Students Supporting Students: Creative Fundraising
Genna Dalence, Furman University, Senior, Public Health and Religion major, & friend of grieving students
In mid-October of this year, I had the opportunity to participate in a survivor-style, week-long fundraising event put on by the Furman University Student Activities Board! This event is a long standing tradition at Furman. In order to participate, students must apply to be accepted. After acceptance, students must choose a costume to wear within the HAVOC theme of that year, choose an organization to raise money for, and essentially move out of their typical living space for a week. Students sleep outside in tents and are prohibited from going back to their rooms to shower or change clothes. The sole event of the week is to raise money. All day everyday this looks like going around to friends and professors to raise awareness for their organization and raise as much money as possible. They have until the end of the day to raise money, and at the cut off time, the money is collected and counted. “HAVOCers” also participate in challenges each day that count towards their overall score. At the end of each day, four participants are eliminated based on fundraising amounts and challenge points, and they are forced to move out of their tent. This year, I decided that I wanted to participate in this event, and I chose Actively Moving Forward to raise money and awareness for.
How did I decide to choose Actively Moving Forward as my organization? Well, this summer I learned about AMF through a research project. This summer I worked on a research project with the University Chaplain on Furman’s campus with one other student. The chaplain was interested in the topic of grief because Furman had three student deaths on campus last year and he wanted to extend the care available to students. I was interested in this topic because I have just happened to become very close friends with three people in college who have all lost a parent in the last couple of years. I have watched their grief journey throughout college and I have learned about challenging elements to grief, how friends can be supportive, and when professional help is needed. By trial and error, I have learned how to help, empathize, and listen better.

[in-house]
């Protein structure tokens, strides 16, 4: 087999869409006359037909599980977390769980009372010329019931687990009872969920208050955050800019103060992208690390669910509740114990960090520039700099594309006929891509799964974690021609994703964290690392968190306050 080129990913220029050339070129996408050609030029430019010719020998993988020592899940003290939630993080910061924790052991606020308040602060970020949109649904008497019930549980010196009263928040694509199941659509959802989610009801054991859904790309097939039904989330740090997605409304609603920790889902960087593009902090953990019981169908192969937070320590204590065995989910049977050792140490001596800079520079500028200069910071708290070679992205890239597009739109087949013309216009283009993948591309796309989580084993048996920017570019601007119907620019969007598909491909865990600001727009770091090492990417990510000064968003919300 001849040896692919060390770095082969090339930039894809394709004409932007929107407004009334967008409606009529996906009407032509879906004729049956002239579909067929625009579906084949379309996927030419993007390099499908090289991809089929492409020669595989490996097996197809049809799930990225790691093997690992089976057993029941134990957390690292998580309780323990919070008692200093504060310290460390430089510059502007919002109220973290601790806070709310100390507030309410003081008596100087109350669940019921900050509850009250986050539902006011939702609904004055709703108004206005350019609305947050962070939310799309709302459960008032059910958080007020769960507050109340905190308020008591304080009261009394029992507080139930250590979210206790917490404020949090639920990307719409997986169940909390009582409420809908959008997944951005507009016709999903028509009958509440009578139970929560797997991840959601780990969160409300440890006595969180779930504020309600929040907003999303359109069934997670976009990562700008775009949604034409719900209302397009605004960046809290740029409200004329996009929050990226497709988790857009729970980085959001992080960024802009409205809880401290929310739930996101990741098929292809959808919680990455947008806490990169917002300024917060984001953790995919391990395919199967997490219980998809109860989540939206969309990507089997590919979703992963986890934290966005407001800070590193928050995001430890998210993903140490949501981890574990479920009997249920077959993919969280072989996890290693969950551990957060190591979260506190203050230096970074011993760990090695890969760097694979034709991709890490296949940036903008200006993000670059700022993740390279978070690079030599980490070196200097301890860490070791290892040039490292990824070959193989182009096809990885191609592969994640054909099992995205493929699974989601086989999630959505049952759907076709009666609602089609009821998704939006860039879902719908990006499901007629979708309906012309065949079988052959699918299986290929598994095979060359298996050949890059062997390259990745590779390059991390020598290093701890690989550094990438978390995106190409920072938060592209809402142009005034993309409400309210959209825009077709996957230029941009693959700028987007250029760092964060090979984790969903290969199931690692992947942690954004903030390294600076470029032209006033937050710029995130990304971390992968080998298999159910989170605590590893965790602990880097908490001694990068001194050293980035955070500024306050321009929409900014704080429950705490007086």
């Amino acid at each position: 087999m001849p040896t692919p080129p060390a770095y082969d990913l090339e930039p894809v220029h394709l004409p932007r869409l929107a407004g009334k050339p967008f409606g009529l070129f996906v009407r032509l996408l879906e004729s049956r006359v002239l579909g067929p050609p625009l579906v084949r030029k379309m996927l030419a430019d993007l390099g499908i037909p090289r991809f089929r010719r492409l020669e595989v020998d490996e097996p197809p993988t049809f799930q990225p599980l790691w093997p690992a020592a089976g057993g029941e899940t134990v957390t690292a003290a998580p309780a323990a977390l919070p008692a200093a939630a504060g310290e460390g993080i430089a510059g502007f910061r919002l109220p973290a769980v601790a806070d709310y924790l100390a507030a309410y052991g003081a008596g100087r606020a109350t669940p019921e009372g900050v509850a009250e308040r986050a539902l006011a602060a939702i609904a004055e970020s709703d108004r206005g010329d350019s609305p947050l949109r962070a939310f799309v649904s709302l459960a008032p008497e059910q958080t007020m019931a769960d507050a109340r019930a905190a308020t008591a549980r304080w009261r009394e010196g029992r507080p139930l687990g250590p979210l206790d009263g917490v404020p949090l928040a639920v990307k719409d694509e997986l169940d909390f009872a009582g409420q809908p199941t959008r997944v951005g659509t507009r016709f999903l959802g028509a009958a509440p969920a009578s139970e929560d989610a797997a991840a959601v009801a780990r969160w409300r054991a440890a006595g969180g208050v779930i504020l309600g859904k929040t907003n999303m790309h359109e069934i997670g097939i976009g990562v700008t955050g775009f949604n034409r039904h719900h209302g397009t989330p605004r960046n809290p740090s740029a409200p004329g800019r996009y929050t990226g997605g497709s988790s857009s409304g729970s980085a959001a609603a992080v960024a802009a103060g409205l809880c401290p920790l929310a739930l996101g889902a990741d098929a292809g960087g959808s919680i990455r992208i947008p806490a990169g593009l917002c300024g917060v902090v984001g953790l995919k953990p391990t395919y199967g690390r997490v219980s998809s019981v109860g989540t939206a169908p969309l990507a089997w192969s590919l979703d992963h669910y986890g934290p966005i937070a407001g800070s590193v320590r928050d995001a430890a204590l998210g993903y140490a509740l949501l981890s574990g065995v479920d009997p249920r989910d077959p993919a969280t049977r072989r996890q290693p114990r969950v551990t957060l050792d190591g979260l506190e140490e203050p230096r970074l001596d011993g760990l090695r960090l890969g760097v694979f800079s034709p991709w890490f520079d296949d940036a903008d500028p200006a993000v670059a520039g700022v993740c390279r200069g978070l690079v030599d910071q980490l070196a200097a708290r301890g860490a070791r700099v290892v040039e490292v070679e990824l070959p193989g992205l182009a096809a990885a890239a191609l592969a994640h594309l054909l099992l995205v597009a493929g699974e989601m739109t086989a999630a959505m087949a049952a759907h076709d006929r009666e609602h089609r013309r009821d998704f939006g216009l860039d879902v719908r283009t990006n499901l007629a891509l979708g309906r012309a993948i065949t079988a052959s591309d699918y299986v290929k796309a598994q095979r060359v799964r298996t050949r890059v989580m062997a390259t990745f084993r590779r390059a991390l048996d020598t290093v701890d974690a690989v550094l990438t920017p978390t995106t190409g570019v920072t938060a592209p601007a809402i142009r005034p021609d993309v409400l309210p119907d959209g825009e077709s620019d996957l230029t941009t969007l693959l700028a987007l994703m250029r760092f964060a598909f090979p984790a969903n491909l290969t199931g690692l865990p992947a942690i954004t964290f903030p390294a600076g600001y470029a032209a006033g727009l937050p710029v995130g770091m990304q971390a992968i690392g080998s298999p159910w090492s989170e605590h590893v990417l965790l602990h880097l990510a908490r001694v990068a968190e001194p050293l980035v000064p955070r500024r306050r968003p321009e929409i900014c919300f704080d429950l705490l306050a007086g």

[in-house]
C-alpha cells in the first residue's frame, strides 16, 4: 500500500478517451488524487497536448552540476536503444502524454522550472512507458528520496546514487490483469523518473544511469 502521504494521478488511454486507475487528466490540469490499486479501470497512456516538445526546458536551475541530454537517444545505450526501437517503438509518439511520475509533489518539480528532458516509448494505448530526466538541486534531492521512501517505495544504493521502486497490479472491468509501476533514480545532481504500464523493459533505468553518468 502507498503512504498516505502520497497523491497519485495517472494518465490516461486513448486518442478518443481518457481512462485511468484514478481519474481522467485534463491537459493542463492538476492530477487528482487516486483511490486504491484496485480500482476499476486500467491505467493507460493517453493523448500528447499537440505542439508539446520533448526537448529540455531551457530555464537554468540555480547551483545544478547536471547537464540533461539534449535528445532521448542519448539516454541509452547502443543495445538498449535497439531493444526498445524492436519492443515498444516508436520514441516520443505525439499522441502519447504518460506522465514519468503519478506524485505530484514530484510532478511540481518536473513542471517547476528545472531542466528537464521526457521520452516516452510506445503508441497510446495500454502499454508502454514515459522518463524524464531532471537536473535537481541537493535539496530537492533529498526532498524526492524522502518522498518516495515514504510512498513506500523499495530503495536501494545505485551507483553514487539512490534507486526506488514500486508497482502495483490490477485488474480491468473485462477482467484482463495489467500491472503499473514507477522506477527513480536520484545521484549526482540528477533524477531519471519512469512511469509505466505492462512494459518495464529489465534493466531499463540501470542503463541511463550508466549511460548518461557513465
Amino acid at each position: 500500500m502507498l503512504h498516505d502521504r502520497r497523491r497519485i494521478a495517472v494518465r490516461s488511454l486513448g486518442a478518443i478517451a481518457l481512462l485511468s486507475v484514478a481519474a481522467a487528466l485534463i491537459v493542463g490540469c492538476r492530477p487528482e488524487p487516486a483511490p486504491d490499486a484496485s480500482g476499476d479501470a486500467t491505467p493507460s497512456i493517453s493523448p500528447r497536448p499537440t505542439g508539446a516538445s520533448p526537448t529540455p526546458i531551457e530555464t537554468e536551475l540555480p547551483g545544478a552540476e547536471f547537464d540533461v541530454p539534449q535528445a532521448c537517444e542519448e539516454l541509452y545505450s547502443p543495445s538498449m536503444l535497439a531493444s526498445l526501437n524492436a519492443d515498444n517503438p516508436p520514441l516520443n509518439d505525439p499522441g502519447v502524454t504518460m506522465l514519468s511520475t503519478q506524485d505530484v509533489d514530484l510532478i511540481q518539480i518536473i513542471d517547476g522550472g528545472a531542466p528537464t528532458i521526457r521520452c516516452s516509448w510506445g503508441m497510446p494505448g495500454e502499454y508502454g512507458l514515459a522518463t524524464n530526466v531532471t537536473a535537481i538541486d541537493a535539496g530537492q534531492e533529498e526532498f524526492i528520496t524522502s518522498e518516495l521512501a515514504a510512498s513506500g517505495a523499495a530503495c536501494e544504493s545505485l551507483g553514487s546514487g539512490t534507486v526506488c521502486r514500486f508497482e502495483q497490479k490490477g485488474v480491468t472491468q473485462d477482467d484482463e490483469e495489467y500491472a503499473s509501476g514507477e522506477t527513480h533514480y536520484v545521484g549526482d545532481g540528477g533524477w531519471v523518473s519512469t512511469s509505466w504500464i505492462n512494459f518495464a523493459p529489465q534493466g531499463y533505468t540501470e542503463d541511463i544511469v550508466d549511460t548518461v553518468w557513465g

Through this project, we researched the broad topic of grief and then focused on grief among college students. We researched literature on grief, grief care among 150 other colleges and universities, and knowledge among professionals in the field of grief around Greenville and nationwide. From our research, we assessed Furman’s response to grief and loss, and offered reflection on how Furman can improve in their response. It was through this research that we stumbled upon AMF. This was a turning point in our research as we quickly realized how well researched this organization is and what tangible efforts it is doing to help college students actively move through their grief. It was towards the end of the summer that I was able to connect with AMF, learn about their mission, and work towards starting a chapter on our campus.
Flash forward October, when applications for HAVOC came out, I decided to apply. I had always heard that this service event is one that can greatly impact your life as you are living for service, surviving only from the money that you raise for your organization. I quickly decided that AMF was the organization that I am most passionate about and who I most strongly wanted to raise not only money but awareness for. It was through this experience that I thought I could live out part of our research goals, to raise awareness and start conversations about college student grief. So all week, as I was dressed up in my crazy costume, I told people about AMF and my research. I told them about my personal connection with the topic and the need to start talking about this “silent epidemic.” I did not realize that my passion for this topic could grow, but that week it absolutely did. Yes, the focus was on raising funds, but the most personally impactful part were the countless conversations I was able to have with people about grief and loss and why actively addressing our emotional needs is essential.
Throughout the week, I was able to talk to an elderly woman about her experience as a grief counselor, several students who are grieving and looking for support, professors curious about my unique cause, and several others with an interest in mental health needs. This experience not only humbled me to live for service, but it clarified one of my personal missions for college. I learned that through my experience of bringing awareness to college student grief, I have served as an advocate for my friends. An advocate to those who are struggling, but are in too much pain to stand strong. I have been able to raise awareness about the realities of grief, the problems of mental illness, and the empathy that is needed to understand others and love them through times of pain. I have been greatly impacted by this experience and am thankful for AMF for doing this work and supporting thousands of grieving students.